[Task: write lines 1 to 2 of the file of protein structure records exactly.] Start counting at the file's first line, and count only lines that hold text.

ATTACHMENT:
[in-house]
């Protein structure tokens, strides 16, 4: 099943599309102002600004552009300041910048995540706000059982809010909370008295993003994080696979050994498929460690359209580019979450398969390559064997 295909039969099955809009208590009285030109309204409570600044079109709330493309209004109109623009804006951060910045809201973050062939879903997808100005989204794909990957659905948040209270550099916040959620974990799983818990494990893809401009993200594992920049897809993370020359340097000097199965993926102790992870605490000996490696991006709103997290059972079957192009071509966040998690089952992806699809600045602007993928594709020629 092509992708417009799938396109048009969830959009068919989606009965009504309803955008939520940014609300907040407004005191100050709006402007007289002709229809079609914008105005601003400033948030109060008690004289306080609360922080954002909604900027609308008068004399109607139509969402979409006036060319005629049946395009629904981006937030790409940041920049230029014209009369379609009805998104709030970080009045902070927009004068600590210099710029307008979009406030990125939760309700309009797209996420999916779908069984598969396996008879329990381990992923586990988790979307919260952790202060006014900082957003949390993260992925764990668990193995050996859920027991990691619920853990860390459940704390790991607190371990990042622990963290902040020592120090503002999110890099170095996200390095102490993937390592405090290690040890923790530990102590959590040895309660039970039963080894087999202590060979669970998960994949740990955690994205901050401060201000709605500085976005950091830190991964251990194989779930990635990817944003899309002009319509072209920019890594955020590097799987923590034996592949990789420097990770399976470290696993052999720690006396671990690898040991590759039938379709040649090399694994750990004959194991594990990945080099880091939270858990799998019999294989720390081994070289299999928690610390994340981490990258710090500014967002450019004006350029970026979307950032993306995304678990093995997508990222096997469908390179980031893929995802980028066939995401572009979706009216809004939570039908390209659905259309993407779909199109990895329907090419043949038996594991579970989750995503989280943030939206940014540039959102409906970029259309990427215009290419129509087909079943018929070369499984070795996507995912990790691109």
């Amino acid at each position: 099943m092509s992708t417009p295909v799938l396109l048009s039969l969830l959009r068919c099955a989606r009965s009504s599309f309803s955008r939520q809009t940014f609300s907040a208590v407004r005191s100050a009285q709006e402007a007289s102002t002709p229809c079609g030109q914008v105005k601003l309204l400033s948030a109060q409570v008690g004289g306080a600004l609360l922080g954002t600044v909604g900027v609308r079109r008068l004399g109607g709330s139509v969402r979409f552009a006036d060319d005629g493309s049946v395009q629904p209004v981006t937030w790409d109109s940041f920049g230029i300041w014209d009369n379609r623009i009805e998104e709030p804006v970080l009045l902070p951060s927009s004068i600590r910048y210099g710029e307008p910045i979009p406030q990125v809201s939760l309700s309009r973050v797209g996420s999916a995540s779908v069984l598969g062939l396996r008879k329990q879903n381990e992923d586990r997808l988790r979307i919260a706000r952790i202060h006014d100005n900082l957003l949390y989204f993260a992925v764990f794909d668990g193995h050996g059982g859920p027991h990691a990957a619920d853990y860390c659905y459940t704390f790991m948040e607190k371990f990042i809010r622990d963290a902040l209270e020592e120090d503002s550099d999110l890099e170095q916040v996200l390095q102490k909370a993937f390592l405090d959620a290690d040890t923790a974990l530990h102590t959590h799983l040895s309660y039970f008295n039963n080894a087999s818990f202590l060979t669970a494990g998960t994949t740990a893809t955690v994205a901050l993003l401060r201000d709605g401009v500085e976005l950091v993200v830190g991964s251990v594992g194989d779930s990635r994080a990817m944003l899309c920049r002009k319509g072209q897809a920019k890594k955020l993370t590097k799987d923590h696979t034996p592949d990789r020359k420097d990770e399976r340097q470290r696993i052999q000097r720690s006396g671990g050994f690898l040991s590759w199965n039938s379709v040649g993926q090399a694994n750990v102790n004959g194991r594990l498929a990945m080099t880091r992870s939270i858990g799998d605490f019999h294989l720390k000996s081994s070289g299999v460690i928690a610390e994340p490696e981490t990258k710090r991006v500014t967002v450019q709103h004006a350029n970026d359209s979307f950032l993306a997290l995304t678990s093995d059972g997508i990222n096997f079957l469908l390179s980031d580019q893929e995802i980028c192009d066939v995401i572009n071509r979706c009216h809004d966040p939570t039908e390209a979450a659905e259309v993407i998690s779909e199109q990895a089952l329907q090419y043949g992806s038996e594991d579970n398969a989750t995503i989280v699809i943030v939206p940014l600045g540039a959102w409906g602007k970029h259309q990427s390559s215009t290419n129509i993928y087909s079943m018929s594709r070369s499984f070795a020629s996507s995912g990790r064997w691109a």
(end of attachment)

[in-house]
């Protein structure tokens, strides 16, 4: 099943599309102002600004552009300041910048995540706000059982809010909370008295993003994080696979050994498929460690359209580019979450398969390559064997 295909039969099955809009208590009285030109309204409570600044079109709330493309209004109109623009804006951060910045809201973050062939879903997808100005989204794909990957659905948040209270550099916040959620974990799983818990494990893809401009993200594992920049897809993370020359340097000097199965993926102790992870605490000996490696991006709103997290059972079957192009071509966040998690089952992806699809600045602007993928594709020629 092509992708417009799938396109048009969830959009068919989606009965009504309803955008939520940014609300907040407004005191100050709006402007007289002709229809079609914008105005601003400033948030109060008690004289306080609360922080954002909604900027609308008068004399109607139509969402979409006036060319005629049946395009629904981006937030790409940041920049230029014209009369379609009805998104709030970080009045902070927009004068600590210099710029307008979009406030990125939760309700309009797209996420999916779908069984598969396996008879329990381990992923586990988790979307919260952790202060006014900082957003949390993260992925764990668990193995050996859920027991990691619920853990860390459940704390790991607190371990990042622990963290902040020592120090503002999110890099170095996200390095102490993937390592405090290690040890923790530990102590959590040895309660039970039963080894087999202590060979669970998960994949740990955690994205901050401060201000709605500085976005950091830190991964251990194989779930990635990817944003899309002009319509072209920019890594955020590097799987923590034996592949990789420097990770399976470290696993052999720690006396671990690898040991590759039938379709040649090399694994750990004959194991594990990945080099880091939270858990799998019999294989720390081994070289299999928690610390994340981490990258710090500014967002450019004006350029970026979307950032993306995304678990093995997508990222096997469908390179980031893929995802980028066939995401572009979706009216809004939570039908390209659905259309993407779909199109990895329907090419043949038996594991579970989750995503989280943030939206940014540039959102409906970029259309990427215009290419129509087909079943018929070369499984070795996507995912990790691109």